We are fortunate to be living in times of unprecedented diversity and inclusiveness. If you own a restaurant, that means your doors are open to anyone with an appetite and a wallet, no matter their ethnic background. You’ve gone to great lengths to make your place appealing to consumers: a well thought out menu, attractive decor, great service, and paid advertising. But, there is still something missing – your offer for Halal consumers.
More than likely, consumers adhering to a halal diet are not giving your restaurant their seal of approval…and you aren’t alone. Nourish Food Marketing just released its 5th annual Halal Shopper Study. One of the key findings of the study is that the majority of Muslim shoppers feel the food industry is not meeting their needs.
Before I tell you why they aren’t dining with you, let me first tell you why you want them to.
The Muslim population is significant
Labelling Muslims as a “minority group” is a mistake. According to Statistics Canada data, there are an estimated 1.4 million Muslims in Canada, mostly concentrated in a few urban centres.
It’s a positive growth category
Whereas most market categories are seeing slow, annual growth of around 1 or 2%, the Halal market is rapidly expanding at a rate of 10-15% year over year. Some global projections have Muslims outnumbering the Chinese market by the year 2021. That’s a lot of people who could be sitting at your tables. Who wouldn’t want to tap into that?
The family that lives together eats together
Here’s a relevant and relateable statistic for a restaurant owner: 17% of halal households are multigenerational, meaning three or more generations living in the same home. The Canadian average is just 3%. That means when the family goes out to dinner, the whole family goes out. What generates more money for you, a table for 3, or a table for 6?
The numbers don’t lie; if you’re not reaching halal consumers, you’re missing out on a potentially large and consistent revenue stream. Now that you know what you’re missing out on, let’s examine some possible reasons why you’re missing out.
You aren’t serving halal food
This is the most basic reason of all. For those who aren’t certain, “halal” is an Arabic word that means “permissible.” Without getting too deep into all the implications, food that is halal is acceptable for a Muslim to eat. This means it has been prepared in a particular fashion and in accordance to cultural traditions. In a nutshell, pork, alcohol, and meat that was not properly blessed are not halal.
Halal certification organizations determine what is and what is not halal. Canadian Food Inspection Agency regulations state that without such certification, a product cannot be labelled or sold as halal.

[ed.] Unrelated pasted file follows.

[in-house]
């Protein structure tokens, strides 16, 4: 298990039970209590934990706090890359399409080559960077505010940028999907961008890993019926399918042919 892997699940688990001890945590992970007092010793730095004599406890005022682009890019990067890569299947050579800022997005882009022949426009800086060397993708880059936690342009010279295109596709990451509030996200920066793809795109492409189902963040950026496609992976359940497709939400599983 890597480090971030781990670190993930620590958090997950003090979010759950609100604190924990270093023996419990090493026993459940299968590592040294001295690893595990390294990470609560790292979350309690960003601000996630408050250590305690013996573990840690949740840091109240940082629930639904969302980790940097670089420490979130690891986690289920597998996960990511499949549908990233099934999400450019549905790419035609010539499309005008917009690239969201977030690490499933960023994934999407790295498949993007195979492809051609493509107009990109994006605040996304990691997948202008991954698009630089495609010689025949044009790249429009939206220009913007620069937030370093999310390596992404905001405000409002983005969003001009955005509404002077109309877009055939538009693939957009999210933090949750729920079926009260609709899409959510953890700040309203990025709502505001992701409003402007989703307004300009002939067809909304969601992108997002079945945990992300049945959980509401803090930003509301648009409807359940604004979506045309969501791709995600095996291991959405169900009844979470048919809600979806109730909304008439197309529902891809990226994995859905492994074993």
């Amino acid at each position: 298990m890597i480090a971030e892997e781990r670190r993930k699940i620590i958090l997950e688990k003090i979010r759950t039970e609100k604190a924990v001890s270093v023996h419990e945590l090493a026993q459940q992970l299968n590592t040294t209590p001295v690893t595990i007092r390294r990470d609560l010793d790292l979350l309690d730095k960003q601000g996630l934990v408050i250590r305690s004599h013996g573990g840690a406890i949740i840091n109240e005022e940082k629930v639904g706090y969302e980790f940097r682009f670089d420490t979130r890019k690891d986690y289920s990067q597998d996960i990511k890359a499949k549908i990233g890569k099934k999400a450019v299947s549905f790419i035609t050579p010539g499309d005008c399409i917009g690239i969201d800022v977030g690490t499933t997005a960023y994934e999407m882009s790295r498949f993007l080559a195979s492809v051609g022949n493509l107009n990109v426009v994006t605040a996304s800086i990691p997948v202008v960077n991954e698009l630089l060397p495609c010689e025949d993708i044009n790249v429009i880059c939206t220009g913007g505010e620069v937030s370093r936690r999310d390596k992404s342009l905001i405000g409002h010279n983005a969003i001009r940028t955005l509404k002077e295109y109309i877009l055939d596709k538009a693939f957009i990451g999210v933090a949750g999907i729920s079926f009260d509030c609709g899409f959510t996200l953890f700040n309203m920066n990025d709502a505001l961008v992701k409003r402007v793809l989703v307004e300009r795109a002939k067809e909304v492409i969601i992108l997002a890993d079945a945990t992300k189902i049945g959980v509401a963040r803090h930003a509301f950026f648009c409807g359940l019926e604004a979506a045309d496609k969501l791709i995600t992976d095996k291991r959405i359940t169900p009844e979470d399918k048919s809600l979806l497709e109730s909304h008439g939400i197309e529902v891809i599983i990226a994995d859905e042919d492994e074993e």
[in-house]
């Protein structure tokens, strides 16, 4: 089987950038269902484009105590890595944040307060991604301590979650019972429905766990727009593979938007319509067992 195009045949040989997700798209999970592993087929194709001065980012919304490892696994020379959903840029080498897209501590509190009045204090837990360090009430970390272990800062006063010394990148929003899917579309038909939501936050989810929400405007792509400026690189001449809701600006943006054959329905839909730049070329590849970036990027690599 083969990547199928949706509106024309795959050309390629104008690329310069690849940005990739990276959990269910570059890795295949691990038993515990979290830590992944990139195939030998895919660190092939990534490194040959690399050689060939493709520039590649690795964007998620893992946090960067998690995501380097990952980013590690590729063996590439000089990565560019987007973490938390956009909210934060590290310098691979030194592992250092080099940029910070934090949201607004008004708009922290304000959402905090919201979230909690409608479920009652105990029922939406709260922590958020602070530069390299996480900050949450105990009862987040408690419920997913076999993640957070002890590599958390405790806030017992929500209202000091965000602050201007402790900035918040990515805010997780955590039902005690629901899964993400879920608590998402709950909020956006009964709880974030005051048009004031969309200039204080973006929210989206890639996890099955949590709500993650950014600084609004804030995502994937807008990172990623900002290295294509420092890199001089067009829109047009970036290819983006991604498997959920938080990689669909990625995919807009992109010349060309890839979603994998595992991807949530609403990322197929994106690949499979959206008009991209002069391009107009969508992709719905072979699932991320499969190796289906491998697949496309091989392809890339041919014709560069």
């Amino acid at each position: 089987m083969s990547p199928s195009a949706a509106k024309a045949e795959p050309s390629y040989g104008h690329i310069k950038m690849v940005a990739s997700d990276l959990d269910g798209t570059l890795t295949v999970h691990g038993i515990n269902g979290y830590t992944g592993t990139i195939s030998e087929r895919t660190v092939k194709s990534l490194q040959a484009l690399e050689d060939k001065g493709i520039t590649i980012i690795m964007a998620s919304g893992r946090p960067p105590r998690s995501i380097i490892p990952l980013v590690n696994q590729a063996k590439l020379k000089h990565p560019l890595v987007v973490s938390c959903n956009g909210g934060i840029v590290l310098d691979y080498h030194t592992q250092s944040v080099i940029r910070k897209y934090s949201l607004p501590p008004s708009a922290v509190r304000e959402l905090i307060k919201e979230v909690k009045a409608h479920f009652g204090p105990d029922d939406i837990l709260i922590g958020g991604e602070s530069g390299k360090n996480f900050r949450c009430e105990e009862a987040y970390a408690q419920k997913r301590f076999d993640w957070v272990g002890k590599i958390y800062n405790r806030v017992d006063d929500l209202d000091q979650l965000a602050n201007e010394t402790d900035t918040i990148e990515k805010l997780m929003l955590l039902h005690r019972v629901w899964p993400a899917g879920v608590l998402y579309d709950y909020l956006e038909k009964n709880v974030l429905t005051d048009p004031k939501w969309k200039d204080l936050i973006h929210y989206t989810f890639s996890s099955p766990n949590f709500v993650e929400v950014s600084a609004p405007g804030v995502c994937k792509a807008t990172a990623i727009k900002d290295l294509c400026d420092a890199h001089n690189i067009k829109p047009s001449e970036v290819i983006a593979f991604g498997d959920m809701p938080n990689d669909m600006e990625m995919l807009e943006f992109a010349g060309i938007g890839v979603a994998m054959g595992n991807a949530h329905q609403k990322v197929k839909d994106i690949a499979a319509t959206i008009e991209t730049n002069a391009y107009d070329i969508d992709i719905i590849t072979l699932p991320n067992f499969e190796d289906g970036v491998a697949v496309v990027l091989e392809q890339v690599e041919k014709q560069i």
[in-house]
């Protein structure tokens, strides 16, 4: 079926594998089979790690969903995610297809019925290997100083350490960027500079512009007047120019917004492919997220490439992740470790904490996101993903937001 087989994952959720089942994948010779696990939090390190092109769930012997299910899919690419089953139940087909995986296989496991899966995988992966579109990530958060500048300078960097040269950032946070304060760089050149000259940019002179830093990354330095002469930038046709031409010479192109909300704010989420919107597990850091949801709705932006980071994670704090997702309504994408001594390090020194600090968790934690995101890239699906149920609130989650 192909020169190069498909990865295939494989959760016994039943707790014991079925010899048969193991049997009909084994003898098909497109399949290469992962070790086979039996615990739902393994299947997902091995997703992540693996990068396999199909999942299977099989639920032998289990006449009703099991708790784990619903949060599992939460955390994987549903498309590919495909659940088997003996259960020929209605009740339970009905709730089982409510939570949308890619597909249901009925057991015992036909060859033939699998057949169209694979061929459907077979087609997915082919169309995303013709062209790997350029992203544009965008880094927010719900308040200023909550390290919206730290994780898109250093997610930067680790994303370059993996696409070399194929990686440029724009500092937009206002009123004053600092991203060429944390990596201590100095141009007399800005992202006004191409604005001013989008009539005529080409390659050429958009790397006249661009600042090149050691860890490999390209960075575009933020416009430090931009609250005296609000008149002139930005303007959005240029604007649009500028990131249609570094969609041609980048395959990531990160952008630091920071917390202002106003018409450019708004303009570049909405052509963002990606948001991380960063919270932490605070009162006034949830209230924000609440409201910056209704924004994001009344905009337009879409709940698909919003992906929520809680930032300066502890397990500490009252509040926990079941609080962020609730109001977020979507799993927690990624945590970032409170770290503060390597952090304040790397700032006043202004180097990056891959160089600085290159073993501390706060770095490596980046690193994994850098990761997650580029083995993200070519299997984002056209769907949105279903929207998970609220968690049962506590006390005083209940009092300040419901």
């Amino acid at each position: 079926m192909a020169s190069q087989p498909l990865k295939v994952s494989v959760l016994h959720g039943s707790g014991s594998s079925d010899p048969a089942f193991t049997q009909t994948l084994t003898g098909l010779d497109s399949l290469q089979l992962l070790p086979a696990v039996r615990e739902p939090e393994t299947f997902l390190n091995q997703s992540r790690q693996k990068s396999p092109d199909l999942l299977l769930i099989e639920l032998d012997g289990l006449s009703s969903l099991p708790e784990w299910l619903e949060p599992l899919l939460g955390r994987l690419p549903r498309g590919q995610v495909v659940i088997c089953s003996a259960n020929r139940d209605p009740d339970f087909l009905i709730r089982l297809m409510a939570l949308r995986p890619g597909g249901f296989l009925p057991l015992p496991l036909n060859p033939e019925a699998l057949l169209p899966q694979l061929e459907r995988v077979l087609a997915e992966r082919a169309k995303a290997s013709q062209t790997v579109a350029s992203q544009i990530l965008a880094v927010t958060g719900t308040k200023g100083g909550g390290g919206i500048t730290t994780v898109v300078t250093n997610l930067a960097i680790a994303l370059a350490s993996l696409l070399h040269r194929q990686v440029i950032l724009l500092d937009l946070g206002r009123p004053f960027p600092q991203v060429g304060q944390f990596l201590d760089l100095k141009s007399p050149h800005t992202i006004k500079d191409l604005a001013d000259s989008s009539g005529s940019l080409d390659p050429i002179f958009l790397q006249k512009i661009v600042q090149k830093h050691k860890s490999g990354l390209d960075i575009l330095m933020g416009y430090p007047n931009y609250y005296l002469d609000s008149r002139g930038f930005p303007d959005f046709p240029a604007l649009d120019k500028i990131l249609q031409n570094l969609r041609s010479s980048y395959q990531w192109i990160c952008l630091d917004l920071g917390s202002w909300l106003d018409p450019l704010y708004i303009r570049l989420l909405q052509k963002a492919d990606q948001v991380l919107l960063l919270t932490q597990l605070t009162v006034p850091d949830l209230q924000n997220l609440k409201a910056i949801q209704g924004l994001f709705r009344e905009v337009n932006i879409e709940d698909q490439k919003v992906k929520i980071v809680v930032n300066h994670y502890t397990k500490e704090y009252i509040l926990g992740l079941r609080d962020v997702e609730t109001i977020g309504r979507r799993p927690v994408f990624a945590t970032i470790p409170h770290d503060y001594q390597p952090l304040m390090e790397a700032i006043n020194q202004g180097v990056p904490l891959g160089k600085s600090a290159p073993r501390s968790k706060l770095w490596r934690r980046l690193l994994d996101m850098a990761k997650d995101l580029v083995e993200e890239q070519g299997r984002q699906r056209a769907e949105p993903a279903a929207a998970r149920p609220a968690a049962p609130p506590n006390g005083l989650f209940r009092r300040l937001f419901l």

Simply serving halal food may not be enough, however. Strictly speaking, halal food is no longer halal if it comes in contact with non-halal (known as “haram”) food. This means you’ll need a separate prep area and cooking surface to be halal.
As is the case with all religions, there are degrees of adherence within the Muslim faith. To capture the most devout, your restaurant will need to be fully halal. That means no potential for cross-contamination, no alcohol, and no pork products or by-products in anything. Such a restaurant can be halal certified.
For many halal consumers, however, it will be enough that you simply provide halal food conscientiously prepared, cooked, and served. It’s up to you how far you want to take things, and what segment of the market you’d like to target.
Your traditional “Ethnic” media advertising doesn’t reach them like it once did
If you’re a restaurateur in a big Canadian city, like Toronto or Montreal, you know your market is ethnically diverse. As a savvy business owner, perhaps you devote some of your advertising budget to traditional ethnic media like radio or newspapers to try and reach those communities. It turns out, this may not be the right approach.
The Nourish study revealed that halal consumers aren’t engaging with traditional media as much as you might think. Multicultural television and radio stations serve useful functions, but in this digital age, they don’t reach the consumer the way they once did. You might be better served spending your money elsewhere.
You need to increase your digital campaign
Just in case you needed another reason to expand your social media marketing, here it is: word-of-mouth is huge in the Muslim community. As a group, they are highly engaged on social media, and they trust what others in their community are saying. So, if someone they trust is Tweeting that a certain restaurant is serving great halal food, or sharing pictures of something delicious, people are likely to take notice, and there’s a chance they’ll check it out.
If you’re making the shift to halal, make sure to beef up your online presence and get those social media accounts up-to-date.
You need to give them what they really want, not what you think they want
To serve this demographic effectively, you need to understand them. Yes, they’re Muslim, but they’re also Canadians. Many of them were born here, and some may be second-generation or even third. That means they’ve grown up exposed to Canadian culture, as well as Muslim, and they want to eat the same things everyone else is eating.
What does that mean for you? Instead of trying to offer a slew of, say, Middle Eastern, or North African dishes, try something more “familiar”. Offering halal Italian or Greek food, fish and chips or a delicious halal poutine, for example, are great ways to include Muslims in the broader diversity of the Canadian food scene.
As a member of an inclusive society, servicing halal consumers is a very Canadian thing to do. More pragmatically, however, it’s also a smart business decision. They’re ready to put their money on the table. It’s up to you to convince them that that table should be yours.